In anticipation of the release of
The Book of Dust on 19 October, 2017
my 11 year old, Olivia and I read The Golden Compass. Below you will find her review as well as some notes from mom!
We can't wait for this coming release and new spin-off series!
Author: Philip Pullman
Publication Date: 13 November 2001
Publisher: Random House Children's Books
Series: His Dark Material, book 1
Genre: Middle Grade/Young Adult Fantasy
Age Recommendation: 10 and up
Rating: 4-5 Stars
~ I received a copy of this book in exchange for an honest review ~
Olivia's Review: (5 Stars)
The Golden Compass is a book that takes place in Philip Pullman's own version of the real world. In this world humans live together with daemons, every human has their own daemon and they can never go far from each other. Daemons take on the forms of animals, like cats and dogs, only children's daemons can shift between forms. One day a girl at Jordan College, named Lyra, goes on an incredible journey all because of a series of unfortunate events (hahahahaha). She and her daemon, Pantalaiomon, end up meeting all sorts of people, also some armored bears.
The writing in The Golden Compass is great and in my opinion it is a similar style to Watership Down. [Mom Note: This is a huge compliment because Watership Down is Olivia's favorite book, period] The characters are very interesting and for some of the evil ones I felt almost as angry as Lyra herself.
Since it is the first book in the series, the outcome is a bit of a cliffhanger, it made me really eager to read the next book!
Mom's Review: (4 Stars)
I truly adored this book. As Olivia mentioned the world building is the real world yet not. In the beginning I struggled a little to grasp that while everything seemed familiar to me, this is not the world that I am used to. The world building gave me vibes of a parallel universe and once you let that settle in your soul it is so easy to get lost in this world of mystery and magic.
I know as I read the book after Olivia I kept asking her, but why is this happening, where did they go, etc and she just kept telling me 'Mom, read the book. I can't tell you with out going you spoilers!' and it was so true. You have to trust that this book is going to take you where you need to go, it is going to wind you down a path with several surprises but ultimately and satisfyingly get you to the 'end' (as much of an end as the first book in a trilogy can be) and answer the majority of your questions. I loved that I wanted more all the time, I wanted to flip to the middle of the book, then I wanted to flip to the end...but I am telling you now do not do that. Ride this book out page by page and let yourself go in it's beauty.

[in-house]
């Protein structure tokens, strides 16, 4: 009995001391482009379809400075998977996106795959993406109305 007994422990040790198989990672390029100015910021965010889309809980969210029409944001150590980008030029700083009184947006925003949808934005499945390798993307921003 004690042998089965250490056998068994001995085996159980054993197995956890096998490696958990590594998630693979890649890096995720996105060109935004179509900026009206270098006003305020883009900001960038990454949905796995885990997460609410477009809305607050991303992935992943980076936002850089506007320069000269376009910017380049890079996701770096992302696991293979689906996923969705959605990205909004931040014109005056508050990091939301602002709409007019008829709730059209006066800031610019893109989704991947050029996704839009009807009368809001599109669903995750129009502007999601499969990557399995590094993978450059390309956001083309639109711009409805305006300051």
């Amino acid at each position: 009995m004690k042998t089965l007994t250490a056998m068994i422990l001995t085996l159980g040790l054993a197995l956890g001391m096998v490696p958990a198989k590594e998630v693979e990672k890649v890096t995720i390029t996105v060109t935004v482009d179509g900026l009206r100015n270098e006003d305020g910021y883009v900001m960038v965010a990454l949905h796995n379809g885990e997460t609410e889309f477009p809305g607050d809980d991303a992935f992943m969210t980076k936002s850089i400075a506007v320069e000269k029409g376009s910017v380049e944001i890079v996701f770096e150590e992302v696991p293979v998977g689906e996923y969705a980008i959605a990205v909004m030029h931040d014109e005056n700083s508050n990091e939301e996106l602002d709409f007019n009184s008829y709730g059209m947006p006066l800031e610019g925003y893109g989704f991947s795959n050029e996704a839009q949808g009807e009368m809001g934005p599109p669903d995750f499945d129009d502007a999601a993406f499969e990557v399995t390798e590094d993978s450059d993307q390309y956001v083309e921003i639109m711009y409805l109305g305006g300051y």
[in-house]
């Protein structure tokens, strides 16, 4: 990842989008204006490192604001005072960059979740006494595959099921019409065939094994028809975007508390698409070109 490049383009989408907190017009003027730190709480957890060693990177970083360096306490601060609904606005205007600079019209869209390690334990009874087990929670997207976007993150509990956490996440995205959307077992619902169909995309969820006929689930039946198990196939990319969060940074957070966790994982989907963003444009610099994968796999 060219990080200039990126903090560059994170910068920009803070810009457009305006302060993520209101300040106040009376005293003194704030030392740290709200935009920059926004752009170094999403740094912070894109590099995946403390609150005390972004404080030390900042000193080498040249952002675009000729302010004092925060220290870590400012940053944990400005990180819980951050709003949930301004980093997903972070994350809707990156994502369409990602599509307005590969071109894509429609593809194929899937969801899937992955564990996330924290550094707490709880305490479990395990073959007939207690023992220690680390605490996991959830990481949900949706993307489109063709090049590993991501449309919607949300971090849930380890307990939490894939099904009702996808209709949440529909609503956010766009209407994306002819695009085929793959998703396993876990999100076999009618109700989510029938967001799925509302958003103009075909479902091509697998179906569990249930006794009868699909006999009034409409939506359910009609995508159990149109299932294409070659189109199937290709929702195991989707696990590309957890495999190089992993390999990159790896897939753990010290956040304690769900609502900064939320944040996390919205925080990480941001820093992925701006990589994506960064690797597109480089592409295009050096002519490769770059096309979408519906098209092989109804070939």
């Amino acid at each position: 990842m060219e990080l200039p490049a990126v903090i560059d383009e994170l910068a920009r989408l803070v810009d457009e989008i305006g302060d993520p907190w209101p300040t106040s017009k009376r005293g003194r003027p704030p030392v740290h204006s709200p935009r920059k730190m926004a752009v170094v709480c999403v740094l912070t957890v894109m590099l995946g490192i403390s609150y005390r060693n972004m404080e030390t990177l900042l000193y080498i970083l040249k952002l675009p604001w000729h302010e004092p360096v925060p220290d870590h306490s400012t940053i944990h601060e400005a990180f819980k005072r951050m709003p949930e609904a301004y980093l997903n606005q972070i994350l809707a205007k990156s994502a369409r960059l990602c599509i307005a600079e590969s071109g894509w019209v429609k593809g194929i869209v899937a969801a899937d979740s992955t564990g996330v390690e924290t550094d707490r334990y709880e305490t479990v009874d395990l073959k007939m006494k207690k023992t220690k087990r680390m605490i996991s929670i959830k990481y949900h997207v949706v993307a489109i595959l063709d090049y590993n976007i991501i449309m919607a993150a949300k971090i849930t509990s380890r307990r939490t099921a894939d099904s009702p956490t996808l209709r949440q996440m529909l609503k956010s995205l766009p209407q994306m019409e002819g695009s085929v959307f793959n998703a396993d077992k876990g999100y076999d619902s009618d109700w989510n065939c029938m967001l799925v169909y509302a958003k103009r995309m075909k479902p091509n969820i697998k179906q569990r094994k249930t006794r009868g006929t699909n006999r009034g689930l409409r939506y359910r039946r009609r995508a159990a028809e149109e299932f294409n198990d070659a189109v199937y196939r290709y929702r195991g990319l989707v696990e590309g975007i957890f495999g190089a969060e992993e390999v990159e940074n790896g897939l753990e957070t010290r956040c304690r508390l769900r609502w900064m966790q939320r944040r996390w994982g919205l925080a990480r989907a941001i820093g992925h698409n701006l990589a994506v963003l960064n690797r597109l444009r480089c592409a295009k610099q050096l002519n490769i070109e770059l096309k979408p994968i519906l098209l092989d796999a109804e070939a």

Now with all that said I know that this book is not for everyone. This is a book that will challenge your thoughts on adults and children. It will challenge your ideas on how you see the world, on your thoughts about large government or religion having power over the masses. It will make you think about the purity of children and their inherent goodness and how the choices they make and the choices the adults around them make will shape them. These aren't things that most young children are going to pick up on. As you saw in Olivia's review, her thoughts while reading the book leaned more to the magical aspects of the daemons, the action, and of course the bears. I loved train theme (to me) in the story, the growth in Lyra as she begins to discover just who she is and who the people around her are. Do I always like the choices she makes, certainly not but I am coming at this from an adult with children stand point and while I would like them to be brave and to find their own path, I wouldn't like how Lyra spends a good portion of her time lying to discover what she wants to know. Does it get us to the end and is she better than what we see at times, yes, but as an adult mom it made me cringe now and again. These same things aren't aspects that a young reader will really pick up on. What they will see is her desire to find answers, her bravery, her protection of her friend, her understanding that people are people no matter their wealth, ability, etc and of course the bears...because seriously the bears are freaking awesome.
The Golden Compass will turn some readers away. Philip Pullman is unabashed in his agnostic beliefs and that comes through in this book. Again, this isn't something that most children will pick up on with out the guidance of an adult in their ear but it is certainly a heavy part of the book and you should be aware of that before going in. Think of the Golden Compass as the antithesis of The Chronicles of Narnia. The Golden Compass is a beautifully written story full of adventure and daring and a truly wonderful read.
~ HAPPY READING ~
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